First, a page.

“Our collaboration with Rajant demonstrates real cooperation in adopting best-in-class technology to enable our customers to mine safer and more efficiently. Allied with Sandvik’s world-leading mining machines, the Rajant Kinetic Mesh wireless connectivity allows full utilisation of our advanced systems,” says Elen Toodu, Director of Global Automation Product Line & Projects, Sandvik Mining and Rock Solutions.

“Testing and validating with Sandvik demonstrated the ability to maintain the network connections required, not only to ensure safe operations but to be able to stream live video from the machines as they operate autonomously,” says Jouni Koppanen, Product Line Manager, Underground Automation, Sandvik Mining and Rock Solutions.

The Sandvik intelligent loaders and trucks feature smart solutions that rely on ubiquitous network connectivity within the challenging underground environment. Rajant’s network nodes, called BreadCrumbs® are mounted in fixed points within the mine and on every vehicle to directly connect to the vehicle’s cameras and control safety systems. This ensures that the controlling systems have 100% connection to the onboard systems.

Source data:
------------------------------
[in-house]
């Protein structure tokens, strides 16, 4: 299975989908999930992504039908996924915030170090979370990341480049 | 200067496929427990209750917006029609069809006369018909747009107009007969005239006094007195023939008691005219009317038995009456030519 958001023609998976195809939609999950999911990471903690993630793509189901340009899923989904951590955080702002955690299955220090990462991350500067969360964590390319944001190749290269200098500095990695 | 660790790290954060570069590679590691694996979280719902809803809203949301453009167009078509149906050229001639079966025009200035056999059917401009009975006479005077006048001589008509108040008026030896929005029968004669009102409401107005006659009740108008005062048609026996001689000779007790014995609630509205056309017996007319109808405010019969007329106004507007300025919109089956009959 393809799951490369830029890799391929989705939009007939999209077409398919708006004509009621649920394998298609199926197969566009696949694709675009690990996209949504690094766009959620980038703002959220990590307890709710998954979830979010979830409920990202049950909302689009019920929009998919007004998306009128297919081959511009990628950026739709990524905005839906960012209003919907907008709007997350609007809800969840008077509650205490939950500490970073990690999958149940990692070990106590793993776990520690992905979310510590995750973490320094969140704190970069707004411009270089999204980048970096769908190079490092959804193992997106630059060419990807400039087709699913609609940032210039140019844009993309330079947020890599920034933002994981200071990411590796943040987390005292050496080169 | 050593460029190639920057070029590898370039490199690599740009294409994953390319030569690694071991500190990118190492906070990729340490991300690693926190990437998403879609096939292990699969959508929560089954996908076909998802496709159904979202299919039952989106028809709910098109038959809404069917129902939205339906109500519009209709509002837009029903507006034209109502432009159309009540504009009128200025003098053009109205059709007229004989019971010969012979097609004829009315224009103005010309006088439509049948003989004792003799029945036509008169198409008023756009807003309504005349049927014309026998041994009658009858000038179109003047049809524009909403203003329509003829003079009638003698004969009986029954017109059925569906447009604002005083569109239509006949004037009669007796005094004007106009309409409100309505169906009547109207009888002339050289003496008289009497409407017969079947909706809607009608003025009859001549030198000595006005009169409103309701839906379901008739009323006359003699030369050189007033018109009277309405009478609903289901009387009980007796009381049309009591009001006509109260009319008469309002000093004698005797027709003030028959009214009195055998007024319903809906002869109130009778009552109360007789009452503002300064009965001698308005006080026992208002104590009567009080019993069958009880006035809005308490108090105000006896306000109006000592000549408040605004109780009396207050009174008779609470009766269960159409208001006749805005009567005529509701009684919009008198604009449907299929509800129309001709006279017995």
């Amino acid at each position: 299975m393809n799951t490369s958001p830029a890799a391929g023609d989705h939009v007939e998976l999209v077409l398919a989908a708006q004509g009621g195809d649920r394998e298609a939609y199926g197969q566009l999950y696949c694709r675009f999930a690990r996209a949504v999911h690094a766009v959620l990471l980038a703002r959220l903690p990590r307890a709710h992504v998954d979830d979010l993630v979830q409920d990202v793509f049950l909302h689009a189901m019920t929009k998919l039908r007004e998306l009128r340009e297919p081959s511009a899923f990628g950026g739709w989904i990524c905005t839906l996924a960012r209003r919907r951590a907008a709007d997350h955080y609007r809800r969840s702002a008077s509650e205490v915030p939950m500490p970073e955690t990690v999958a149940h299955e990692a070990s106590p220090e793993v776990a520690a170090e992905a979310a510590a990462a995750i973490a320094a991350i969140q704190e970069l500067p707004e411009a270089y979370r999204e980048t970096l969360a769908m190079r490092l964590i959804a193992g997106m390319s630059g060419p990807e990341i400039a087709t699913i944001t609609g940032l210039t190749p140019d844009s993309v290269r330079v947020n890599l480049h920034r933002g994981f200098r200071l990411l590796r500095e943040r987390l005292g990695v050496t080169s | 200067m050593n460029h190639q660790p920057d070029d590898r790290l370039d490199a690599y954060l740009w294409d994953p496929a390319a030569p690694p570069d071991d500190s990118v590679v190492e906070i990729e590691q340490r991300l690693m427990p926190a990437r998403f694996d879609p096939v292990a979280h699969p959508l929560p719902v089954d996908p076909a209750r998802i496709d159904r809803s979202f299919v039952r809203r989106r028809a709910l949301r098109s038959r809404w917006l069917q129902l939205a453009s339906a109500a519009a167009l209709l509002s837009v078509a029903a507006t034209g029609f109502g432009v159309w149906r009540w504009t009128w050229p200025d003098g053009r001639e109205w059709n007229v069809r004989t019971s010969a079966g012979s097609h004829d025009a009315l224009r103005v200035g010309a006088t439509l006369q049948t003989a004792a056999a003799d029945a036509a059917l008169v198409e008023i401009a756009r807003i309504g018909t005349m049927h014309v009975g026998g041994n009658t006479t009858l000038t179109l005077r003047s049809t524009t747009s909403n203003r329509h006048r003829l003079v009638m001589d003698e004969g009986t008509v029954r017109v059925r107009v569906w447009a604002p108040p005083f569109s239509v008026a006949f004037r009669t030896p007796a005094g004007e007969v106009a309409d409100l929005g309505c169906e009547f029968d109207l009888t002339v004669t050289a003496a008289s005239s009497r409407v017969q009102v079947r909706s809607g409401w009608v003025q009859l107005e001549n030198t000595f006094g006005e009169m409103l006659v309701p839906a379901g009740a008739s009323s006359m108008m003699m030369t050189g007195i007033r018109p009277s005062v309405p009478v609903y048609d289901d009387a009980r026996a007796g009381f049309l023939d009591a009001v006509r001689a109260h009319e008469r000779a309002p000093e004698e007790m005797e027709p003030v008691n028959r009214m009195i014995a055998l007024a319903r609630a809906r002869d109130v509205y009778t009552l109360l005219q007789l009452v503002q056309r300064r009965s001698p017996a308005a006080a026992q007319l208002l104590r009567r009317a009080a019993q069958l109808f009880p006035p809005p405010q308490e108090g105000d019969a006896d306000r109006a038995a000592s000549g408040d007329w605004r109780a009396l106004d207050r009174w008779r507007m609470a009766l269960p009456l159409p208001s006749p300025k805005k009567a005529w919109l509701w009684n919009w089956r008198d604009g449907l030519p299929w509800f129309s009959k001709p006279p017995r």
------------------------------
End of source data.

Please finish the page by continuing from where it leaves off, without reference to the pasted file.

“All Rajant BreadCrumbs communicate with all other radios, creating a unique, high-capacity, dense mesh network of connected assets, operating the advanced software systems at the heart of modern mining,” shares Chris Mason, Rajant VP of Sales, EMEA. “Rajant continuously develops its network offerings by working closely with machine and system manufacturers and the end-customer, enhancing the hardware and software systems that deliver mission-critical connectivity. Working with Sandvik on this task was a true illustration of collaboration across organisations and continents.”

Adds Mason, “Rajant’s extensive mining heritage in over 270 mines globally has led to the development of the latest Peregrine BreadCrumbs used for validation. This not only proved the resilience of connectivity and ruggedisation to survive in the mining environments but provided extremely high throughput and ultra-low latency required for multiple application use.”

Rajant technology is deployed across many mines globally, offering future-proof wireless connectivity. Each time Rajant launches a new BreadCrumb with added functionality, such as increased throughput, additional radio frequencies, or advanced management and control software, each new version is backward compatible with earlier models. This offers a clear path to continual improvement and network upgrade – critical when operations extend well into the future, like Venetia.